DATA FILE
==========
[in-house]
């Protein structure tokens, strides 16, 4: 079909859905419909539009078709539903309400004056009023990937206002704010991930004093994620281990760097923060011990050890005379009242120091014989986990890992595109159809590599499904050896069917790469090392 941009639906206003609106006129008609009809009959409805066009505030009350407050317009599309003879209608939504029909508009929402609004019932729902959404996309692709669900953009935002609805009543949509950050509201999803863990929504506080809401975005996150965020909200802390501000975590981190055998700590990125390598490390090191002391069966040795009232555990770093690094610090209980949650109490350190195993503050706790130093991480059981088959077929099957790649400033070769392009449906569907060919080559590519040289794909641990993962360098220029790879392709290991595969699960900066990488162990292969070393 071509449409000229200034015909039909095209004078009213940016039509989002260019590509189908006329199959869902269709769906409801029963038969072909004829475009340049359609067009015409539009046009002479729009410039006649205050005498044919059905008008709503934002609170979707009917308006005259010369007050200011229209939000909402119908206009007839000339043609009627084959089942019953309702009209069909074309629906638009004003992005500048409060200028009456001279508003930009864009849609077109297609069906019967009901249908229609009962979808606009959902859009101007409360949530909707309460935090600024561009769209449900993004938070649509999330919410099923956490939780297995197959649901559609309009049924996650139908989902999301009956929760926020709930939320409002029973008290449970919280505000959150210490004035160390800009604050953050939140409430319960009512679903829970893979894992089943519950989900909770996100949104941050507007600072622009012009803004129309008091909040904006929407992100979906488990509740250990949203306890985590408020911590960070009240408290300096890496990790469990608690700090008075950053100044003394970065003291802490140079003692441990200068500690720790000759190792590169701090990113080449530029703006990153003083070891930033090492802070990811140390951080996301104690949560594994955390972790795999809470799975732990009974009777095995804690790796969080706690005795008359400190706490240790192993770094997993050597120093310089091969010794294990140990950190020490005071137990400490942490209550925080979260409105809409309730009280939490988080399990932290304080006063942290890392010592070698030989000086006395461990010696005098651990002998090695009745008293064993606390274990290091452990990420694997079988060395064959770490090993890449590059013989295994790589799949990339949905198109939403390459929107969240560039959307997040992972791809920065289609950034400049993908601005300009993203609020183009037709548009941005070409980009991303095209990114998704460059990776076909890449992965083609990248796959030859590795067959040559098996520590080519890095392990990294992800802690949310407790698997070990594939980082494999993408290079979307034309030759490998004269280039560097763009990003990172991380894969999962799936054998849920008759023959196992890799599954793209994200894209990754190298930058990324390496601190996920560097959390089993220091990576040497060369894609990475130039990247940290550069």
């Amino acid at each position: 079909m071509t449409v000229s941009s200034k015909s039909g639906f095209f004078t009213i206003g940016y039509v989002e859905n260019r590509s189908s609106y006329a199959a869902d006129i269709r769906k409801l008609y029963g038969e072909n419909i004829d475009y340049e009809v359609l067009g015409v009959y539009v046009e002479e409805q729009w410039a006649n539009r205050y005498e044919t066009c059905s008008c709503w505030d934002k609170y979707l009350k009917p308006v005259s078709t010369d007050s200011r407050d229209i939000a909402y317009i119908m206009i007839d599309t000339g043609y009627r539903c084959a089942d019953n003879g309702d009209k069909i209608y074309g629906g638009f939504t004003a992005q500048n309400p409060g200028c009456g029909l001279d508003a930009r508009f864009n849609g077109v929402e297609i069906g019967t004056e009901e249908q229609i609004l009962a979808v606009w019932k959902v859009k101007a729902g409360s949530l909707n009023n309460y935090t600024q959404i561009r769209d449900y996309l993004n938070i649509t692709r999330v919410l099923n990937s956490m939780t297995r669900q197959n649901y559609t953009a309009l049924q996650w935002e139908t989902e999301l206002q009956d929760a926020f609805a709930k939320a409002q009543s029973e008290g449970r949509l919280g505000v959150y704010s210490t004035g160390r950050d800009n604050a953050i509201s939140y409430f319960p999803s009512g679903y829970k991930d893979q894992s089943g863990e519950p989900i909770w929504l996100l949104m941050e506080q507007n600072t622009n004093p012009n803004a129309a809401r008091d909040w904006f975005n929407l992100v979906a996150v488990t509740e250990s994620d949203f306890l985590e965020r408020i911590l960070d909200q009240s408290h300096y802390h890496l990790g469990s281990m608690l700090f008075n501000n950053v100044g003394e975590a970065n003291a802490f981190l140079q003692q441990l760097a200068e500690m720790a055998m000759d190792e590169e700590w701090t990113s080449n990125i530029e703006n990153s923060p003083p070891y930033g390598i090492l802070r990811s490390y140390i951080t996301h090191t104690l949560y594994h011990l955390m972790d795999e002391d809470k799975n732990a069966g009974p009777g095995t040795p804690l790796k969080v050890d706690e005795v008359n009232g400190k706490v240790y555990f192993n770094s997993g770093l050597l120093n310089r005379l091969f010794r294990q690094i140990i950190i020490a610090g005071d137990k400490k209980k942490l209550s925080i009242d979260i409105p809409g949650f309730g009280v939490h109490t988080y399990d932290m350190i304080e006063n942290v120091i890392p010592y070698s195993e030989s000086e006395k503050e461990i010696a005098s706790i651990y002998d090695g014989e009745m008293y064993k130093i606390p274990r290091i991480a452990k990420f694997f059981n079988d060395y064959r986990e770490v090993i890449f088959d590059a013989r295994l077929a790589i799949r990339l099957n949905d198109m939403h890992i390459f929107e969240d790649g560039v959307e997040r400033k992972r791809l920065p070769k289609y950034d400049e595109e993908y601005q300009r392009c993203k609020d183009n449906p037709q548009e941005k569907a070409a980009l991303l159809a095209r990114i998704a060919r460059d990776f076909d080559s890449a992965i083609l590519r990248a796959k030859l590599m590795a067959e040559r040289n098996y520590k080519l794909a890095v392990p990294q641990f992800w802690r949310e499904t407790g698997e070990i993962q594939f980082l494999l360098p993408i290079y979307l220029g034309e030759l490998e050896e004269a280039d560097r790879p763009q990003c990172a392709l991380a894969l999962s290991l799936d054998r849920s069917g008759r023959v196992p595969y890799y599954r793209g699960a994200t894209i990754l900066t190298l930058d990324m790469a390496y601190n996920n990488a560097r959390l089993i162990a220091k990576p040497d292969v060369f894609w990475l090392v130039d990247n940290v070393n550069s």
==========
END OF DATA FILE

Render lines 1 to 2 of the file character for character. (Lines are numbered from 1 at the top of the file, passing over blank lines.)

[in-house]
């Protein structure tokens, strides 16, 4: 079909859905419909539009078709539903309400004056009023990937206002704010991930004093994620281990760097923060011990050890005379009242120091014989986990890992595109159809590599499904050896069917790469090392 941009639906206003609106006129008609009809009959409805066009505030009350407050317009599309003879209608939504029909508009929402609004019932729902959404996309692709669900953009935002609805009543949509950050509201999803863990929504506080809401975005996150965020909200802390501000975590981190055998700590990125390598490390090191002391069966040795009232555990770093690094610090209980949650109490350190195993503050706790130093991480059981088959077929099957790649400033070769392009449906569907060919080559590519040289794909641990993962360098220029790879392709290991595969699960900066990488162990292969070393 071509449409000229200034015909039909095209004078009213940016039509989002260019590509189908006329199959869902269709769906409801029963038969072909004829475009340049359609067009015409539009046009002479729009410039006649205050005498044919059905008008709503934002609170979707009917308006005259010369007050200011229209939000909402119908206009007839000339043609009627084959089942019953309702009209069909074309629906638009004003992005500048409060200028009456001279508003930009864009849609077109297609069906019967009901249908229609009962979808606009959902859009101007409360949530909707309460935090600024561009769209449900993004938070649509999330919410099923956490939780297995197959649901559609309009049924996650139908989902999301009956929760926020709930939320409002029973008290449970919280505000959150210490004035160390800009604050953050939140409430319960009512679903829970893979894992089943519950989900909770996100949104941050507007600072622009012009803004129309008091909040904006929407992100979906488990509740250990949203306890985590408020911590960070009240408290300096890496990790469990608690700090008075950053100044003394970065003291802490140079003692441990200068500690720790000759190792590169701090990113080449530029703006990153003083070891930033090492802070990811140390951080996301104690949560594994955390972790795999809470799975732990009974009777095995804690790796969080706690005795008359400190706490240790192993770094997993050597120093310089091969010794294990140990950190020490005071137990400490942490209550925080979260409105809409309730009280939490988080399990932290304080006063942290890392010592070698030989000086006395461990010696005098651990002998090695009745008293064993606390274990290091452990990420694997079988060395064959770490090993890449590059013989295994790589799949990339949905198109939403390459929107969240560039959307997040992972791809920065289609950034400049993908601005300009993203609020183009037709548009941005070409980009991303095209990114998704460059990776076909890449992965083609990248796959030859590795067959040559098996520590080519890095392990990294992800802690949310407790698997070990594939980082494999993408290079979307034309030759490998004269280039560097763009990003990172991380894969999962799936054998849920008759023959196992890799599954793209994200894209990754190298930058990324390496601190996920560097959390089993220091990576040497060369894609990475130039990247940290550069």